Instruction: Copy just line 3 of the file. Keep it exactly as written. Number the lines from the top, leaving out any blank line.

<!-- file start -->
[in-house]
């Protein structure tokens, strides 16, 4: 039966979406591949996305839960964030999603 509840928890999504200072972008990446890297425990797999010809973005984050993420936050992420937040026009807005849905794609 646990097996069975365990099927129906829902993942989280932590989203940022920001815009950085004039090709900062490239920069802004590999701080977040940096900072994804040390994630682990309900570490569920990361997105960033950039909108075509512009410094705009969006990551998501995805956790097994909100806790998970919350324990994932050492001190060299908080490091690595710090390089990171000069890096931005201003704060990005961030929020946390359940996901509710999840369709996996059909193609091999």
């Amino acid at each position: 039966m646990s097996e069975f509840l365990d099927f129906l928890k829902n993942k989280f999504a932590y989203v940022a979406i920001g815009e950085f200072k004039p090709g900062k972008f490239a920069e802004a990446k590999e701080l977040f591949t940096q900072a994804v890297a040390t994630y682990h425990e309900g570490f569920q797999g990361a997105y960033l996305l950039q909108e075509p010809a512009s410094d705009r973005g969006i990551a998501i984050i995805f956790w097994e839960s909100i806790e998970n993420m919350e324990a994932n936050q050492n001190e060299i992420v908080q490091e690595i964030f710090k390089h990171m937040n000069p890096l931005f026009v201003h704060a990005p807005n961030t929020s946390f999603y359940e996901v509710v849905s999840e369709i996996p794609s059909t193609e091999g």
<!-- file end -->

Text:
């Amino acid at each position: 039966m646990s097996e069975f509840l365990d099927f129906l928890k829902n993942k989280f999504a932590y989203v940022a979406i920001g815009e950085f200072k004039p090709g900062k972008f490239a920069e802004a990446k590999e701080l977040f591949t940096q900072a994804v890297a040390t994630y682990h425990e309900g570490f569920q797999g990361a997105y960033l996305l950039q909108e075509p010809a512009s410094d705009r973005g969006i990551a998501i984050i995805f956790w097994e839960s909100i806790e998970n993420m919350e324990a994932n936050q050492n001190e060299i992420v908080q490091e690595i964030f710090k390089h990171m937040n000069p890096l931005f026009v201003h704060a990005p807005n961030t929020s946390f999603y359940e996901v509710v849905s999840e369709i996996p794609s059909t193609e091999g």